"National Architecture Week, April 10-16, is a time to showcase the positive role architects play in our communities and highlight the power of design." — AIA
The American Institute of Architects (AIA) released a schedule of events for the Week.
When I tell folks that "I am an Architect." The response is typically, "I always wanted to be an Architect." It is often romanticized. As children we love to create little worlds whether it is a tent with blankets in the living room or a tree house in the back yard. When we get to college, the Architects have cool 'studios' instead of labs and classrooms and they build these crazy cool models and presentations. To build is to create and leave a legacy. But you don't have to BE an Architect to influence or create a legacy. Everyone has an opportunity to make a difference. However, when it comes to the built environment, a Professional Architect will be the key to its success. The Architect's role in all of this will be to interpret and coordinate the needs and information and then develop ideas and into thoughtful and sustainable solutions. Good design matters and the skill of a trained Professional Archtiect will make the difference in creating a legacy to be proud of. It does take a Village to build something special and that Village should have an Architect involved from the beginning.
Being an Architect has it's "cool moments" but working together with people to create something unique and beautiful that enriches the lives of the end user is powerful.
Tuesday, April 12, 2011
Monday, April 4, 2011
A successful, efficient project considers the client's needs, well-being, and budget. The Client, The Architect, and the Contractor have very specific and necessary roles:
- The Client/Owner– has specific goals, expectations and a budget that is in alignment with these goals and expectations.
- The Architect – must guide the Client, propose reasonable, sustainable design solutions, and provide accurate, detailed drawings. These must meet the Client's requirements as well as applicable building codes and zoning criteria. The finalized construction documents will become the Client’s contract with the Contractor.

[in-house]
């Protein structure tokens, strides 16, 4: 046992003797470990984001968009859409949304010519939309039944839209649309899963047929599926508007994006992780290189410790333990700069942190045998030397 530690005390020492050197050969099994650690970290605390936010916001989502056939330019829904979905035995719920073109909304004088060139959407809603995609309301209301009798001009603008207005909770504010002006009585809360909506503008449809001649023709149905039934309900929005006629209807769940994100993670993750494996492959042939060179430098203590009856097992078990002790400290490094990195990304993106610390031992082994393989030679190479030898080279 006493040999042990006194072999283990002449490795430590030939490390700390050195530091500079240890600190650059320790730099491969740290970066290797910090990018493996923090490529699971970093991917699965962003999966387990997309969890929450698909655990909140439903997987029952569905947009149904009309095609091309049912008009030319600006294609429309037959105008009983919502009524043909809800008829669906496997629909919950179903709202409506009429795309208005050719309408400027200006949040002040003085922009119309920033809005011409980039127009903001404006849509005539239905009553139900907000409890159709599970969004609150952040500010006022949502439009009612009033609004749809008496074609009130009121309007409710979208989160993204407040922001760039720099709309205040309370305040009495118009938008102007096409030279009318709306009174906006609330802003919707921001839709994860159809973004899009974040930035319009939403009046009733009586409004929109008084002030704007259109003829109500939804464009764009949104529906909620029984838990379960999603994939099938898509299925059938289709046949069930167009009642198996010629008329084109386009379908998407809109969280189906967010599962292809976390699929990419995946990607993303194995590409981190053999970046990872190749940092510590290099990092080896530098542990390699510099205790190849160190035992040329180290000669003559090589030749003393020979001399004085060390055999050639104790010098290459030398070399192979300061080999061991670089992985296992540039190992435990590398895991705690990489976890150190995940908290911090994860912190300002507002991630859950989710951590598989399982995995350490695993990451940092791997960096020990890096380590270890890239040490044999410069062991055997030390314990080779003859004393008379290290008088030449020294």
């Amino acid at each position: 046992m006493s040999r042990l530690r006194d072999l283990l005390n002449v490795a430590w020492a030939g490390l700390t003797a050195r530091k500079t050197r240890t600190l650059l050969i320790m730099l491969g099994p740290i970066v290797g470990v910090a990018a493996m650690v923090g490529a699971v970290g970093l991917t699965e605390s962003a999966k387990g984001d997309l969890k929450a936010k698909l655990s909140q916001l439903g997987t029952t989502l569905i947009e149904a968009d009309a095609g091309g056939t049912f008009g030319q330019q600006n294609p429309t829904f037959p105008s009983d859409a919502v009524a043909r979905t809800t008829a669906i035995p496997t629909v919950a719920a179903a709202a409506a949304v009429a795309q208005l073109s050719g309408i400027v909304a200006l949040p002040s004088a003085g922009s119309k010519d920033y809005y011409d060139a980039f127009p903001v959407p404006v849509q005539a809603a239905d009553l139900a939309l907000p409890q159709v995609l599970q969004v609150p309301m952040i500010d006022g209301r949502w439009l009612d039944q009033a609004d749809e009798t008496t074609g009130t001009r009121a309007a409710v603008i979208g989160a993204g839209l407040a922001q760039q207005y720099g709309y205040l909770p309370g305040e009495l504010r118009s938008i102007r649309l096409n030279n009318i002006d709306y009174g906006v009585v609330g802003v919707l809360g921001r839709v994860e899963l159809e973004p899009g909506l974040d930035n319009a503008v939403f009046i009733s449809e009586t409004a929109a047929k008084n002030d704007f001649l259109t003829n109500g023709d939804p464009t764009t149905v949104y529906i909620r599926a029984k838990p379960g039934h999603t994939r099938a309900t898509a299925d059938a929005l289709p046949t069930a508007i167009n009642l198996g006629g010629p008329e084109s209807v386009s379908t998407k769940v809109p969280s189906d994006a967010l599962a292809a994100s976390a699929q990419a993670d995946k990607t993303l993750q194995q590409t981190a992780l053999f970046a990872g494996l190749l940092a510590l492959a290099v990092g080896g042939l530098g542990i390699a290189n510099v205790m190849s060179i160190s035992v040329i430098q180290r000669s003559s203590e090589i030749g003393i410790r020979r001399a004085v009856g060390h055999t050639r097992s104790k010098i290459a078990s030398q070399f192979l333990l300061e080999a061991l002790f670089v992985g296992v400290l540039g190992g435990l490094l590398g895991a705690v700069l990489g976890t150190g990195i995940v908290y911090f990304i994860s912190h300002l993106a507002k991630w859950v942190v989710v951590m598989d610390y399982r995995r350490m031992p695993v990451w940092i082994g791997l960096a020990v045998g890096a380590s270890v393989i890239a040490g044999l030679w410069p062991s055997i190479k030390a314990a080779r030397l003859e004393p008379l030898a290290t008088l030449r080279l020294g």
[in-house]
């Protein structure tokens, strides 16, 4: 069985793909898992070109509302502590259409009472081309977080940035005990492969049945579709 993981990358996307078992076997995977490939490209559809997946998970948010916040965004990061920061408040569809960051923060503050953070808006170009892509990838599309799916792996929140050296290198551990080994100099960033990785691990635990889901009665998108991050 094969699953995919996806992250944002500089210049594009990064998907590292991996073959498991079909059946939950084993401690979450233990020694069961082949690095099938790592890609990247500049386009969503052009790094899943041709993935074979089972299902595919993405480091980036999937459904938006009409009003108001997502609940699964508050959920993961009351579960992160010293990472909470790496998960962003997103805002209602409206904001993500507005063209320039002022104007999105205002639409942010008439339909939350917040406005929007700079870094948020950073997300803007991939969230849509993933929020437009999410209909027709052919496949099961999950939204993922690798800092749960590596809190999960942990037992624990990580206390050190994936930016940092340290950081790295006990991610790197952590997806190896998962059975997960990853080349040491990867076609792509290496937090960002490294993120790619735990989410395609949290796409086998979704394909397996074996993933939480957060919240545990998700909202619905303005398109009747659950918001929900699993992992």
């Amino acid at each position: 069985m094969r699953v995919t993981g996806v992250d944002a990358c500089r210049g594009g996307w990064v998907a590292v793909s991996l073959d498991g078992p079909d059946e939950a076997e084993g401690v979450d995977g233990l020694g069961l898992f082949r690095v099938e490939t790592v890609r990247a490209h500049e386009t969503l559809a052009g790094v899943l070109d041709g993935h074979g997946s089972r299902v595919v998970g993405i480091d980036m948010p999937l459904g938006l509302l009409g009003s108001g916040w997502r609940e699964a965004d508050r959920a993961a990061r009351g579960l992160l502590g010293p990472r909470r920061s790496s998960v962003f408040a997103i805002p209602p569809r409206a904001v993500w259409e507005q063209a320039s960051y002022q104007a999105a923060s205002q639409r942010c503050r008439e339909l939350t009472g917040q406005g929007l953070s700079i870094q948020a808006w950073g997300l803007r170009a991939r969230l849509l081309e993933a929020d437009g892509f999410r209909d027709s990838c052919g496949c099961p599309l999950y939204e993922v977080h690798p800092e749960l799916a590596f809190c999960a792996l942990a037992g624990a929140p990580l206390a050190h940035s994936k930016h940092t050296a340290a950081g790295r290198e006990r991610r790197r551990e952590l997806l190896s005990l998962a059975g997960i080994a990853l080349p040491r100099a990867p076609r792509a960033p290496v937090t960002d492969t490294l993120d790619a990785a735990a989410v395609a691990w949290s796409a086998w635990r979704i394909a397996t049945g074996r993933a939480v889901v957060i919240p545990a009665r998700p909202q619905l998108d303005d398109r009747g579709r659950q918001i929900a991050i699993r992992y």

- The Contractor – must be a responsible craftsman with expertise and the experience necessary to manage the trades and to build the project as designed and documented.
As with a three-legged stool, each of the three parties must work together in concert. They must maintain open dialogue and be able to troubleshoot as a team in order to respond to unforeseen issues or client-initiated changes. Limiting or eliminating any of these components will leave the client with a compromised solution.
Ultimately, the Client, or Owner, has two contracts: one is between the Owner and the Architect and the other is between the Owner and the Contractor. The Architect works for the Owner during the Construction Phase to observe that the Construction Documents are interpreted correctly. The Architect advocates for the Owner. Beware of the Contractor that does not want an Architect involved. Remember, the Architect works for the Owner to see that the investment in the Contract Documents--also known as Drawings and Specifications--is realized. This "three-legged stool" model also creates checks and balances that have been the successful precedence for many of the projects Clawson Architects has completed.